New poll results show that Washingtonians largely support proposed coal terminals along the state’s coastline. In true measured Northwest form though, they want to know more.
By Floyd McKay
Coal-export terminals at Bellingham and Longview are supported by half of Washingtonians. At least according to the first comprehensive poll of public support for the controversial ports, released Wednesday. More than 400 households were polled for the survey, with a significant number of those polled still looking for more details on the plans.
The Elway Poll announced similar though slightly less supportive results than polling in recent months by terminal supporters: Overall, 50 percent supported the export terminals, 32 percent were opposed and 19 percent undecided. Only 60 percent of responders knew about the proposals, and half of them knew no details.
The most surprising result of the Elway Poll was respondents’ support for a regional — rather than just localized — review of coal ports’ impacts. Forty-eight percent were in favor, with 43 percent against. That’s up sharply from a January poll for the pro-terminals group Alliance for Northwest Jobs & Exports, which found that 77 percent of Washingtonians opposed a regional review.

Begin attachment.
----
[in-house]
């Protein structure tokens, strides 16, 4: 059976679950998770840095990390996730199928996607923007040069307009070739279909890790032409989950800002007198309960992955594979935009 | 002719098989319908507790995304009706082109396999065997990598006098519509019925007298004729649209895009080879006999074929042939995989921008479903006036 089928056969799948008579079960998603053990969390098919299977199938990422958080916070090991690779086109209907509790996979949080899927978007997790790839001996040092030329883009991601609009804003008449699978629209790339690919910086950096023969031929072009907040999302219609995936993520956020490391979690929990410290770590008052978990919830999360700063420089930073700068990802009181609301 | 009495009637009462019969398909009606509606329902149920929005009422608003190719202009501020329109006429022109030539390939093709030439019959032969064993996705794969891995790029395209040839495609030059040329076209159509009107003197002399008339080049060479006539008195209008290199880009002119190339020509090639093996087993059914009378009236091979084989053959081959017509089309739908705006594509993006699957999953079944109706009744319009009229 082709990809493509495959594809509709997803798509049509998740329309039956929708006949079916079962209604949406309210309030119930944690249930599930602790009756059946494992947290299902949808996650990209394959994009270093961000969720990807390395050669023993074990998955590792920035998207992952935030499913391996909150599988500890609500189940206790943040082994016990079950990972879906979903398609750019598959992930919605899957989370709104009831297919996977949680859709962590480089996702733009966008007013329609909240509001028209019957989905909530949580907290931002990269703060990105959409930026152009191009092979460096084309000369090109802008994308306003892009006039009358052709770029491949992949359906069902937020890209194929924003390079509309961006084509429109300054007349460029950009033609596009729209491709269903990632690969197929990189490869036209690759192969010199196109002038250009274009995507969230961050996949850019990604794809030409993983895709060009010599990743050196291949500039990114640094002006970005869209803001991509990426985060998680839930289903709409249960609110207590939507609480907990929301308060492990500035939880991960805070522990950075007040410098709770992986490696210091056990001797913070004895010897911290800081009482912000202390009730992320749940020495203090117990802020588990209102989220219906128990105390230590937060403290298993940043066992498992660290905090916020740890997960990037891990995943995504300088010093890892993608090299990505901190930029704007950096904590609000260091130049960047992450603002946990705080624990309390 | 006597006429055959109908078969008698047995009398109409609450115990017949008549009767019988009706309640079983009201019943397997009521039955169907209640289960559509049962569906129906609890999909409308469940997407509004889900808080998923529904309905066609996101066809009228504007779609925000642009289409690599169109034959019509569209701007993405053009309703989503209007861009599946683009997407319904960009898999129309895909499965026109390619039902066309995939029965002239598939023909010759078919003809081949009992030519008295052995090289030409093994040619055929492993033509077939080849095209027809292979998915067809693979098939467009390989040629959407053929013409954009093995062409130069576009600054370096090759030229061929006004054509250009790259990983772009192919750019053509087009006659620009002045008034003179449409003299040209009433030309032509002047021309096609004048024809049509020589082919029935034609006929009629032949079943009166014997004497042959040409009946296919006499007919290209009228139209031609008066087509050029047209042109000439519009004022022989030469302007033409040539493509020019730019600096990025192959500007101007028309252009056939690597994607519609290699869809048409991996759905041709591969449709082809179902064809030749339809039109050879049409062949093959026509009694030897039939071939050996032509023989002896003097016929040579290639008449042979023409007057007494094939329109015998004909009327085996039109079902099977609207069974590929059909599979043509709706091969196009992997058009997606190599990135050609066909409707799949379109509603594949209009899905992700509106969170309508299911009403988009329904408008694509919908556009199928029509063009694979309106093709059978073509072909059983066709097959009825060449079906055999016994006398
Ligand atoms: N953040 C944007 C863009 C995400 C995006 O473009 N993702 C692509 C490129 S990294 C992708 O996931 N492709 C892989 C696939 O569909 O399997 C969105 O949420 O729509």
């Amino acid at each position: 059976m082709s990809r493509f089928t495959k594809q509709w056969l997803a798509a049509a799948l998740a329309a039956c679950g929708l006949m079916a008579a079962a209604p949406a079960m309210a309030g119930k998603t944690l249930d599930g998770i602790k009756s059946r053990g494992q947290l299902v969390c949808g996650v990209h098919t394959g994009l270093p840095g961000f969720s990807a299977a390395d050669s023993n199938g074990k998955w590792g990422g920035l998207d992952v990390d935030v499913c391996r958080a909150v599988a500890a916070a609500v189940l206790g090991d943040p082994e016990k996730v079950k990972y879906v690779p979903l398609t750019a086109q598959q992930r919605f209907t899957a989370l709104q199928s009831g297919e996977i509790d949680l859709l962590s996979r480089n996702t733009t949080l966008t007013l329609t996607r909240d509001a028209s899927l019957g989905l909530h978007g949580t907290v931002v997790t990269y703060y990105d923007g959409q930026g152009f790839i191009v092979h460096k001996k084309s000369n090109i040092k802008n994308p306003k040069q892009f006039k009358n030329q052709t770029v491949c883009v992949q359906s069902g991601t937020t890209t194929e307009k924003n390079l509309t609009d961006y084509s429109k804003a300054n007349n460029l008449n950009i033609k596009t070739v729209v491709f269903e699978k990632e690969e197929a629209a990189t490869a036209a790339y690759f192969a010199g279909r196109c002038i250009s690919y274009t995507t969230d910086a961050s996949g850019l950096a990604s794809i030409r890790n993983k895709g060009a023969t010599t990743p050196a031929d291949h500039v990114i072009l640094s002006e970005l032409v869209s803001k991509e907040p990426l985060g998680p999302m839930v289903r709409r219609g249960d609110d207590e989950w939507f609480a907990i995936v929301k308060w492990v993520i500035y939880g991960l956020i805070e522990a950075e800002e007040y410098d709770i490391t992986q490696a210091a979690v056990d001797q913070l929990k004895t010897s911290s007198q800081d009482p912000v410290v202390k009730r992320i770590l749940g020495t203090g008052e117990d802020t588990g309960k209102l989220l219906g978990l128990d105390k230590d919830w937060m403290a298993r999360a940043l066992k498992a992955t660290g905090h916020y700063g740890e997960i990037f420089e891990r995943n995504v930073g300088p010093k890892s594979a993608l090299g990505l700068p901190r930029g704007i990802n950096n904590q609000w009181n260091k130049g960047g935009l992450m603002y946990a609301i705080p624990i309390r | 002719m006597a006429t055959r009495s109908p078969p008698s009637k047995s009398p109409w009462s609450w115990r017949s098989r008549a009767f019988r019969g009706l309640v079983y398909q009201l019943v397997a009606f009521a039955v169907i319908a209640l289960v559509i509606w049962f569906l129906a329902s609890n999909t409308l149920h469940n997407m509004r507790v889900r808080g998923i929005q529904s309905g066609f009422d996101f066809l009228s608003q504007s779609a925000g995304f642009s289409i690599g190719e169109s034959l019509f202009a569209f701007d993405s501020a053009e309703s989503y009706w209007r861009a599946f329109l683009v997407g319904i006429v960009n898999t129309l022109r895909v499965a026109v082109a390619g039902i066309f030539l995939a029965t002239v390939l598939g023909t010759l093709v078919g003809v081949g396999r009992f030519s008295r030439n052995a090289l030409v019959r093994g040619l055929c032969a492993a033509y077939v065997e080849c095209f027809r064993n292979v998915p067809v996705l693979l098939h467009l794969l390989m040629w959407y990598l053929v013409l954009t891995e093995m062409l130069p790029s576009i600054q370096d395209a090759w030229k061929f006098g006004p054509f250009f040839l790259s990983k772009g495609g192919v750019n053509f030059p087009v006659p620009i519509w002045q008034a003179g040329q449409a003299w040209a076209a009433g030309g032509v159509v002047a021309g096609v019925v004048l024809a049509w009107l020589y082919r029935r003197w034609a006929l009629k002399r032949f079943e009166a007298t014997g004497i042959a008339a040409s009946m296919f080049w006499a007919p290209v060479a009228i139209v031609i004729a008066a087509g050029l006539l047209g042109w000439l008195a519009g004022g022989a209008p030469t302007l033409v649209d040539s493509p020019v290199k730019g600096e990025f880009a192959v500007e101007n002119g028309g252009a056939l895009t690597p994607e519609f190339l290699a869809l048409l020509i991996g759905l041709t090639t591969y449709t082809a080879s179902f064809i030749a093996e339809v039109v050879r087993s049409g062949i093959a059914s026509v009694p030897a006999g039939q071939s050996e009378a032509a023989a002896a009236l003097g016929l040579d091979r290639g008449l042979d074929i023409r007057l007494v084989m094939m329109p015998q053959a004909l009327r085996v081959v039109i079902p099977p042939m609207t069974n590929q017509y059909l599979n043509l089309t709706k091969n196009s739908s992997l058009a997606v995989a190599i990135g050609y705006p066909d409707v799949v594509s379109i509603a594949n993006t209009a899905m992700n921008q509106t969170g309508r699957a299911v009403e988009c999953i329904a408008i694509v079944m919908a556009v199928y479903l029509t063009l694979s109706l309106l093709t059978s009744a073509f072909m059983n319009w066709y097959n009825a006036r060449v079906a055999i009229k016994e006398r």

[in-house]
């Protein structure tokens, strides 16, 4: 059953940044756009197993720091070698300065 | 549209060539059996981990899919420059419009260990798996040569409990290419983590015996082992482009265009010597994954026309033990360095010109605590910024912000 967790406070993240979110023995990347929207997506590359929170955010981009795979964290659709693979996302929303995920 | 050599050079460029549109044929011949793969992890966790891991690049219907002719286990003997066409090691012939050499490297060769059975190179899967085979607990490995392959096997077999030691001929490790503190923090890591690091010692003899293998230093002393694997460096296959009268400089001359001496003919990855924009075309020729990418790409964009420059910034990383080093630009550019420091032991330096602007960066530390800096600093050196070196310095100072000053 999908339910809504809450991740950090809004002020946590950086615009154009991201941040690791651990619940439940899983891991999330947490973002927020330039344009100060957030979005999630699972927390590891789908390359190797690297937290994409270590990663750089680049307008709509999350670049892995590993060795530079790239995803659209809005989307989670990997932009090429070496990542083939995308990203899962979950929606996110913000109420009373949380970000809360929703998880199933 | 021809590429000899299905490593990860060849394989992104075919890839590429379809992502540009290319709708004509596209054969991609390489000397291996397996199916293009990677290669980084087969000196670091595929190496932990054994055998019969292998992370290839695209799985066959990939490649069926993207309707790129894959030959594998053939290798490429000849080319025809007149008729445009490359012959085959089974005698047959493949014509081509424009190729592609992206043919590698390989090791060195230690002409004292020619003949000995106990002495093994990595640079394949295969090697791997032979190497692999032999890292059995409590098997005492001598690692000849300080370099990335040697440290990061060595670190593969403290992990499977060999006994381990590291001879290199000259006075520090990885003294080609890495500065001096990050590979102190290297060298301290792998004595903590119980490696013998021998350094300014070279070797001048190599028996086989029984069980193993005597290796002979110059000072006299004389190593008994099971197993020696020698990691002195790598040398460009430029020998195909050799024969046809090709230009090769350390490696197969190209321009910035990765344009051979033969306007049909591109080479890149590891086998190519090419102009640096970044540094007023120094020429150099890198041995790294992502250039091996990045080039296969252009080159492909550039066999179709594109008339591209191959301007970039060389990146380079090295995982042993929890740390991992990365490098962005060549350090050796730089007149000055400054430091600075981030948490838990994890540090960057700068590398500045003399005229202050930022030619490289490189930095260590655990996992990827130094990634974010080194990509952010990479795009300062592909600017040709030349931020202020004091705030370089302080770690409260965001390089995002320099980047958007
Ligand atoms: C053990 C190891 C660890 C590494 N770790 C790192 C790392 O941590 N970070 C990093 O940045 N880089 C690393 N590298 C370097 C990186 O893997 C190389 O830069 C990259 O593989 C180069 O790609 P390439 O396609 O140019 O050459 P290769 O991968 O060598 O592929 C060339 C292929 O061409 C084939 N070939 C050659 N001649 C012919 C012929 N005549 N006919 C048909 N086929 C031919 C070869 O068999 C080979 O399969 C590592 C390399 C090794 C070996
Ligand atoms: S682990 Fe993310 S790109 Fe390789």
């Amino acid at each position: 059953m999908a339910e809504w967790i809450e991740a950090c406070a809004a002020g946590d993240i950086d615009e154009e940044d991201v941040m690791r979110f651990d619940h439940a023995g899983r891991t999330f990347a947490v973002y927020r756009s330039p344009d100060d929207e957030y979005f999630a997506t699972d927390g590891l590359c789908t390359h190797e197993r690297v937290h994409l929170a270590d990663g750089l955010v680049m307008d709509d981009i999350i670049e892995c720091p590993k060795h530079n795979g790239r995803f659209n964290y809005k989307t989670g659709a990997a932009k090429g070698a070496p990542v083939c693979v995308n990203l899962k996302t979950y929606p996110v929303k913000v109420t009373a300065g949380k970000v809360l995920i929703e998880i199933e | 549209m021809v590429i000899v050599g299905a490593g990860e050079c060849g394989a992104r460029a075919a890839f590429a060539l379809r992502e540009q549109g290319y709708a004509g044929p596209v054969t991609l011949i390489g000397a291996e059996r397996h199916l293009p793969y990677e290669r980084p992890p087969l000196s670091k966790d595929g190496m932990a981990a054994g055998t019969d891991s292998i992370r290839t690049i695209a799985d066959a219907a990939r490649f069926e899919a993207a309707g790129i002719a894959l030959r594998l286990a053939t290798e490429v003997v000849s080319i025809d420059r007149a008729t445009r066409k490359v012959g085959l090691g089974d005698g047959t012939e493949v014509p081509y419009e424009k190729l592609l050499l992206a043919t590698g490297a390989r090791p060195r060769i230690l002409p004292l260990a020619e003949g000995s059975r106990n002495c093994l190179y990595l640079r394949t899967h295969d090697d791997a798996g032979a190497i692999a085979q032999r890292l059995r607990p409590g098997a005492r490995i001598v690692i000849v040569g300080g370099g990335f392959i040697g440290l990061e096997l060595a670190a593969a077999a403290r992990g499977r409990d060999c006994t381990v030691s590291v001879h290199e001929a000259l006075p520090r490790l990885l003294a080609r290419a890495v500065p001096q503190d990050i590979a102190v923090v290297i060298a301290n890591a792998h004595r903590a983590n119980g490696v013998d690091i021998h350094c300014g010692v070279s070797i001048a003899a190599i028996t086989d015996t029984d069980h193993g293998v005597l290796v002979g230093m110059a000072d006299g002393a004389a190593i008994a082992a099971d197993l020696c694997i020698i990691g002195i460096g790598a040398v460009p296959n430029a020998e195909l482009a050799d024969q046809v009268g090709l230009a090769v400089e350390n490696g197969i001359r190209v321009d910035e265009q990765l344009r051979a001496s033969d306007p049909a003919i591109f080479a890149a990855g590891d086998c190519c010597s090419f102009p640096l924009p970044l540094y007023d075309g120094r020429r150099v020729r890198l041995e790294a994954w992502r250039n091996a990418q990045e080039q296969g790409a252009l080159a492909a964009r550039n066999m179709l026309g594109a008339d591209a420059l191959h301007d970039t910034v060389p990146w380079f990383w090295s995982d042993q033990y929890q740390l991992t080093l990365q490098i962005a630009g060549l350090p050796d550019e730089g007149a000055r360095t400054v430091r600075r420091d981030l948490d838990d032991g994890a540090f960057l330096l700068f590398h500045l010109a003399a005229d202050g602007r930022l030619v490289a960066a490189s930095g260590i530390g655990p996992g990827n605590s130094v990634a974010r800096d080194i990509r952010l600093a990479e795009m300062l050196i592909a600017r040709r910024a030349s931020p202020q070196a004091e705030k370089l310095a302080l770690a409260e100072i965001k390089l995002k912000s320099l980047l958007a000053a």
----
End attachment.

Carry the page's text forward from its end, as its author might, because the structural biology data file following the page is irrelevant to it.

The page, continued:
In the end, the decision on the scope of the terminals’ review will be made by the U.S. Army Corps of Engineers in concert with Whatcom County (site of GPT), Cowlitz County (the site for Longview’s proposed Millenium terminal) and the Washington Department of Ecology. Public testimony at seven statewide hearings on the Gateway Pacific Terminal will help drive their considerations, as will legal precedents and political pressures.
(To read the full article, go to crosscut.com/2013/01/30/coal-ports/112739/washington-supports-coal-wants-more-info